We shouldn’t adopt an ‘anything goes’ philosophy
Do you know that old joke: God created us in God’s image – and we returned the favor?
We rarely think about this, the ways we imagine a God who fits our world and values. And so, I suspect, few Jews believe any longer in a wrathful, punishing God. And perhaps because of this, we have difficulty experiencing fear of God. (Awe I can grasp at, but fear seems out of reach.) Indeed, I think many of us have a hard time imagining even a judgmental God.
The theology that fits so well with early 21st-century America is one anchored in non-judgmentalness. I’m okay, you’re okay. Everyone’s entitled to his or her opinion, and let’s not allow facts to get in the way of the truth. Or, is it let’s not allow truth to get in the way of the facts? So, if you believe Obama is a Muslim, that’s your right; whether this is a matter of fact, and not belief, whether it is either true or false, no longer seems to matter to many people.
Our willingness to forgo judgment thus extends to basic issues of truth and fact. To each his or her own, and who am I to judge?
And yet, here we are, on the eve of the High Holidays, of Rosh Hashanah, Yom Ha-Din, the Day of Judgment. How can a non-judgmental God and a non-judgmental theology start the year with a Day of Judgment?
Maybe we can escape the conundrum in this way: we judge ourselves, and self-judgment is appropriate, whereas we have no right to judge others.
But I think the Jewish tradition claims more than this. Certainly, we are encouraged, even obligated, to be introspective, to understand the ways we fail – and too seldom succeed – to meet standards of judgment. But our tradition indicates that such standards are not merely or only set by us. We have a potential, and it is against this that we ought to be judged.
Yet I stray from my original line of thought: That the very notion of a non-judgmental God is of relatively recent vintage.
I would then ask whether, as much lip service as we give to the virtue of non-judgmentalness and as much support as we voice for the claim that everyone’s entitled to her or his opinion, do we really believe this? Do we really embrace the moral chaos that is the logical outcome of the refusal to judge?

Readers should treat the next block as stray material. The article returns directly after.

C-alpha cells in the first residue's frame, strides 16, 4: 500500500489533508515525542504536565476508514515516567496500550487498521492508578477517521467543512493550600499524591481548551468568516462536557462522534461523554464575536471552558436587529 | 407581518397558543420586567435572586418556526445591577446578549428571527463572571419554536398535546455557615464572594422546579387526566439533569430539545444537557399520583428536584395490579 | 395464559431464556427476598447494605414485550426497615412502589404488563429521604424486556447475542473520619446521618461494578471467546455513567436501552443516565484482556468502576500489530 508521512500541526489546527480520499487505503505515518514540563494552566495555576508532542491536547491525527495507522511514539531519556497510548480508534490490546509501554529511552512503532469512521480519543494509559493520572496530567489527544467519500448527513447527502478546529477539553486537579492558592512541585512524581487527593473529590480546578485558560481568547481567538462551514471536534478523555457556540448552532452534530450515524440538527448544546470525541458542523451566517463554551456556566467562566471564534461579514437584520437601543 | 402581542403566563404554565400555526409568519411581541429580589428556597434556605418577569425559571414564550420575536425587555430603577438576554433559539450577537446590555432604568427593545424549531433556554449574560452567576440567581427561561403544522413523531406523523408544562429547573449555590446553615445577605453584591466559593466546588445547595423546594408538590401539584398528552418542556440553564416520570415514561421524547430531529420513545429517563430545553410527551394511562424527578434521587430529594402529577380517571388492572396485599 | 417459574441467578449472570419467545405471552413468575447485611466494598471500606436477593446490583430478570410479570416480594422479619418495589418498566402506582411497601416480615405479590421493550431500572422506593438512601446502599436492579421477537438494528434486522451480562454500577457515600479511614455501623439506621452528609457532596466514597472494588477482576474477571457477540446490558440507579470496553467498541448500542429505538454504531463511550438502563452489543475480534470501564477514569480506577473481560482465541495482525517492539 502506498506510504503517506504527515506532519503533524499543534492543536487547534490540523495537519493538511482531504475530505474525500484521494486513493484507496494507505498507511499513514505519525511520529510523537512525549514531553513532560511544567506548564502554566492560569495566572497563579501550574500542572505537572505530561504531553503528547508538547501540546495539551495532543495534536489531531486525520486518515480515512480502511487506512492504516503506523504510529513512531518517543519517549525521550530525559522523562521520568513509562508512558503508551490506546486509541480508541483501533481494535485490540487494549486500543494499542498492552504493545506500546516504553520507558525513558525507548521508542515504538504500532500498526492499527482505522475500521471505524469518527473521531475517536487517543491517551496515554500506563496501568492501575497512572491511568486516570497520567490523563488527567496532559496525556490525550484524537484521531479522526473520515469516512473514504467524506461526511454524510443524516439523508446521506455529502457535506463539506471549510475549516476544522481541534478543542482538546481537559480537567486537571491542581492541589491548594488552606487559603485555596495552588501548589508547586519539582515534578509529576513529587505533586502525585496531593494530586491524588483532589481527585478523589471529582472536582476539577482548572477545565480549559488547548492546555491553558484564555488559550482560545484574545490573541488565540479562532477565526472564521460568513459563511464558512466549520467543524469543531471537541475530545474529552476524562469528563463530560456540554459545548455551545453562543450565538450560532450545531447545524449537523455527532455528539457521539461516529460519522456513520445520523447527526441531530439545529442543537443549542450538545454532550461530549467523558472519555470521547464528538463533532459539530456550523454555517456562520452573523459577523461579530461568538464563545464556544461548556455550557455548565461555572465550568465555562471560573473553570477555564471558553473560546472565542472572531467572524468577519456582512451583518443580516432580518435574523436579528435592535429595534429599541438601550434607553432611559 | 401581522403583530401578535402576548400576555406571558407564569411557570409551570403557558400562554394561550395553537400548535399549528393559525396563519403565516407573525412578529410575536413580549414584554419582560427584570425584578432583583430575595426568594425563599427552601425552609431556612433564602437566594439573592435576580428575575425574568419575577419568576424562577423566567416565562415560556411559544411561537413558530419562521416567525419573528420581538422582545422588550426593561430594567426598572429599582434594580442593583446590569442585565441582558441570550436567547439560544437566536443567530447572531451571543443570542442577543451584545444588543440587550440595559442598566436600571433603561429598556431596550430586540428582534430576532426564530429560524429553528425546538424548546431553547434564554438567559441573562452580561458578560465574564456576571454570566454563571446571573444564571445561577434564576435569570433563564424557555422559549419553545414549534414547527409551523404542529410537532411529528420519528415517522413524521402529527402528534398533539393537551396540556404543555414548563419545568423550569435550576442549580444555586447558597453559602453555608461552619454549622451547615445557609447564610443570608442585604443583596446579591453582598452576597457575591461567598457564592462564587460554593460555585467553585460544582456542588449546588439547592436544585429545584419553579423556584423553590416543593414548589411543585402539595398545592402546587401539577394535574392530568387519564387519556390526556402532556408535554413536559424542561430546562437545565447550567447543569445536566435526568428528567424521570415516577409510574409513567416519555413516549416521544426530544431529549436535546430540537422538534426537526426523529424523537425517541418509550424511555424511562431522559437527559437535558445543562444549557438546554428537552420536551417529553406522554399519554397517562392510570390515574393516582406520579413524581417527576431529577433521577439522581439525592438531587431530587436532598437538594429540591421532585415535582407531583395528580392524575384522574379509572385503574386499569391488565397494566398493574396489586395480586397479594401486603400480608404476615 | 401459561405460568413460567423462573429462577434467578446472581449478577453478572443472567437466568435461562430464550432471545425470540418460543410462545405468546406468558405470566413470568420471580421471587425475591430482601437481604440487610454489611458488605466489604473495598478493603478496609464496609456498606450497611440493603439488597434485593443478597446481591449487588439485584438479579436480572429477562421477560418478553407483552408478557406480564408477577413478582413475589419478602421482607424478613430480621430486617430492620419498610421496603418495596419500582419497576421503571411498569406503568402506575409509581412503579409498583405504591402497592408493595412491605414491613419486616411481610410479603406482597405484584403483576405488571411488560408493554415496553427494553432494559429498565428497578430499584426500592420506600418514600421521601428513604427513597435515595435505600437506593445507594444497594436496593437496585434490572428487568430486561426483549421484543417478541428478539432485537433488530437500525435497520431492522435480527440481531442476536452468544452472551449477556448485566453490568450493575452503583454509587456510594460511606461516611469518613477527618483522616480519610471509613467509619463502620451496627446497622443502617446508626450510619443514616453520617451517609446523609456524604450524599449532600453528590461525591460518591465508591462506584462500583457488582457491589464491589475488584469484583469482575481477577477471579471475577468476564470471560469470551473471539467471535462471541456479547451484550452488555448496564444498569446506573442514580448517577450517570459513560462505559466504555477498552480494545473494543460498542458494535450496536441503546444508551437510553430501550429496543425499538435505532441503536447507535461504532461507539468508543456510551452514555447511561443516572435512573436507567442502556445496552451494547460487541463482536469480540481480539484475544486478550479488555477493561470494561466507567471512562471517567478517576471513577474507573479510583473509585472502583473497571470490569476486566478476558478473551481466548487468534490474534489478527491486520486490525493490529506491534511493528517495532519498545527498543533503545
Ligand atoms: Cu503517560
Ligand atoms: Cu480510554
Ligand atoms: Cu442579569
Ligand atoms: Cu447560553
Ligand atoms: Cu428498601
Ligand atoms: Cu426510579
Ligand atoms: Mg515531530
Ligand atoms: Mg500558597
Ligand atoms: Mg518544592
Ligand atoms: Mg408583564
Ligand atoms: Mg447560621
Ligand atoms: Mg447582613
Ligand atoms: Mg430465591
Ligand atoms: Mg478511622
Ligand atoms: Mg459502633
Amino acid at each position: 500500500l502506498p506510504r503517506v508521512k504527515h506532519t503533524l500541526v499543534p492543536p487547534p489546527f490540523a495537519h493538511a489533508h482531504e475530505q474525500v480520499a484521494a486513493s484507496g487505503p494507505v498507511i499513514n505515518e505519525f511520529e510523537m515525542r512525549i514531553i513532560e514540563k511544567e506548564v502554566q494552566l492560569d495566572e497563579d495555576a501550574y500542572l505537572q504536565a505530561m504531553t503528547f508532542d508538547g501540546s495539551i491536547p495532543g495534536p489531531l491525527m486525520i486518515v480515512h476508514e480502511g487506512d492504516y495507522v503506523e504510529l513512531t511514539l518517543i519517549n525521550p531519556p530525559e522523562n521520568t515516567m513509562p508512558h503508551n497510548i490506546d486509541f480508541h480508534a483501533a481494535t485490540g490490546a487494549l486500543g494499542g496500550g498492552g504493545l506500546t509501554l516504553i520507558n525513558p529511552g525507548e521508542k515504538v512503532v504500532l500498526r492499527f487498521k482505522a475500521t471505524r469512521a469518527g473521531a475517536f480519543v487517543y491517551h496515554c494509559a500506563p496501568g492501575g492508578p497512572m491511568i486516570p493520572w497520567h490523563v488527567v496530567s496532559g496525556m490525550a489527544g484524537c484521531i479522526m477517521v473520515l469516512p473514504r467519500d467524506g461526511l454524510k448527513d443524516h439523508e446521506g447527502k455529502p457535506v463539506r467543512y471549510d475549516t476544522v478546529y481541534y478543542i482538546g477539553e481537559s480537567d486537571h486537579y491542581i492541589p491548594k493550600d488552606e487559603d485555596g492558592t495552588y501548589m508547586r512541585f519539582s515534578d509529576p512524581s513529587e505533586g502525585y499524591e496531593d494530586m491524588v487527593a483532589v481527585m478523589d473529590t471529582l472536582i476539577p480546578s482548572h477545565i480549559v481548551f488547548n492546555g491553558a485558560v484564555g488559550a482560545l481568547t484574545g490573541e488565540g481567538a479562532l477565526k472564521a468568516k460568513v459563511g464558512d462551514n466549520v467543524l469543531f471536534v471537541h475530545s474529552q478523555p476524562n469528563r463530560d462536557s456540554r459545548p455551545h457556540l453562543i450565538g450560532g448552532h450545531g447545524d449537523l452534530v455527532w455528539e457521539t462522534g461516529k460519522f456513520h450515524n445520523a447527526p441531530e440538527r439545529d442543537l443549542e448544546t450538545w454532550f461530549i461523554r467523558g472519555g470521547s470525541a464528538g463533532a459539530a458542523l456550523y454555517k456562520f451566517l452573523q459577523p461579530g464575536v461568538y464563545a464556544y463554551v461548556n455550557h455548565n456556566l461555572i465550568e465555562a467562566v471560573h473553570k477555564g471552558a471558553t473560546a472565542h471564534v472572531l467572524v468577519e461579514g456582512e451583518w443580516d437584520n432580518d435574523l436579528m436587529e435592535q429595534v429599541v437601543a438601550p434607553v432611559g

If so, why do we have courts of law at all? Why convict someone for stealing? Perhaps according to the thief, stealing is morally unproblematic – and who are we to judge? And a homicide-suicide bombing? Do we not agree this is a moral evil? (And even those who do not think such acts are evil justify them on moral grounds as the last and only resort of the victimized, at least as long as those killed are Jews or Shiites or Sunnis or whatever group, where the victims of terrorist acts are redefined as the guilty parties.)
I am not saying we should rush to judge others with no focus on our own faults. And we should never abandon humility by supposing or assuming our own judgments are the same as those of God. Yet I do think, as we approach the Days of Awe, that we consider the implications and consequences of rejecting the ability or responsibility to judge.
And once we acknowledge that there is such a thing as evil, and there is a responsibility to judge, we must assert that God is indeed a judgmental God, if often merciful at the same time. Yet what does this do to our image of God? What happens to the God of Love who accepts everyone as they are without judging them? And how might this change our behavior, as we approach Yom Kippur, the Day of Atonement, and the year ahead?
How would we live our lives differently if we truly believed we were being judged?
Providence resident Alan Krinsky works in healthcare quality improvement. Contact him at adkrinsky@ netzero.net. His new essay, “8 Reasons Leftists Should Be Pro-Israel,” is on The Huffington Post Web site.